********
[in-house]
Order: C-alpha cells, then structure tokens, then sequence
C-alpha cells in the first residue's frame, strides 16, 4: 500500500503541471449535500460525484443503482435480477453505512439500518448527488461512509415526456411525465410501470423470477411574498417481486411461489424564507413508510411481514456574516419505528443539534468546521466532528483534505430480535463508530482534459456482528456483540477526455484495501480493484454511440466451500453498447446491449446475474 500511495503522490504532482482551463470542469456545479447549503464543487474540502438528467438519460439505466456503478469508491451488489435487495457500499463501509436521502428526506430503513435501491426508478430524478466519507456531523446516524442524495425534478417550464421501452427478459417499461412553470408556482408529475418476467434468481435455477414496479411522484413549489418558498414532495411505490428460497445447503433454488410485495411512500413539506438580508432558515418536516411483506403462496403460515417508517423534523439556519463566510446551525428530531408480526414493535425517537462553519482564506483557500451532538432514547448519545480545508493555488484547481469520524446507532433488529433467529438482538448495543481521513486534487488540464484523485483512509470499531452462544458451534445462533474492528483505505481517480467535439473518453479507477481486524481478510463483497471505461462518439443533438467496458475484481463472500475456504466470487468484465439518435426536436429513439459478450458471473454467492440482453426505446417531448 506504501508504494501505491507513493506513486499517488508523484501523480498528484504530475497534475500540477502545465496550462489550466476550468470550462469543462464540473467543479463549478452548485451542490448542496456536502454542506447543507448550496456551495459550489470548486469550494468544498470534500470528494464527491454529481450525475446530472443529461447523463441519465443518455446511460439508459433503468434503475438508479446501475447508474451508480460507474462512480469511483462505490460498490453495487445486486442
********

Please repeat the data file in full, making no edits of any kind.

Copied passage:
[in-house]
Order: C-alpha cells, then structure tokens, then sequence
C-alpha cells in the first residue's frame, strides 16, 4: 500500500503541471449535500460525484443503482435480477453505512439500518448527488461512509415526456411525465410501470423470477411574498417481486411461489424564507413508510411481514456574516419505528443539534468546521466532528483534505430480535463508530482534459456482528456483540477526455484495501480493484454511440466451500453498447446491449446475474 500511495503522490504532482482551463470542469456545479447549503464543487474540502438528467438519460439505466456503478469508491451488489435487495457500499463501509436521502428526506430503513435501491426508478430524478466519507456531523446516524442524495425534478417550464421501452427478459417499461412553470408556482408529475418476467434468481435455477414496479411522484413549489418558498414532495411505490428460497445447503433454488410485495411512500413539506438580508432558515418536516411483506403462496403460515417508517423534523439556519463566510446551525428530531408480526414493535425517537462553519482564506483557500451532538432514547448519545480545508493555488484547481469520524446507532433488529433467529438482538448495543481521513486534487488540464484523485483512509470499531452462544458451534445462533474492528483505505481517480467535439473518453479507477481486524481478510463483497471505461462518439443533438467496458475484481463472500475456504466470487468484465439518435426536436429513439459478450458471473454467492440482453426505446417531448 506504501508504494501505491507513493506513486499517488508523484501523480498528484504530475497534475500540477502545465496550462489550466476550468470550462469543462464540473467543479463549478452548485451542490448542496456536502454542506447543507448550496456551495459550489470548486469550494468544498470534500470528494464527491454529481450525475446530472443529461447523463441519465443518455446511460439508459433503468434503475438508479446501475447508474451508480460507474462512480469511483462505490460498490453495487445486486442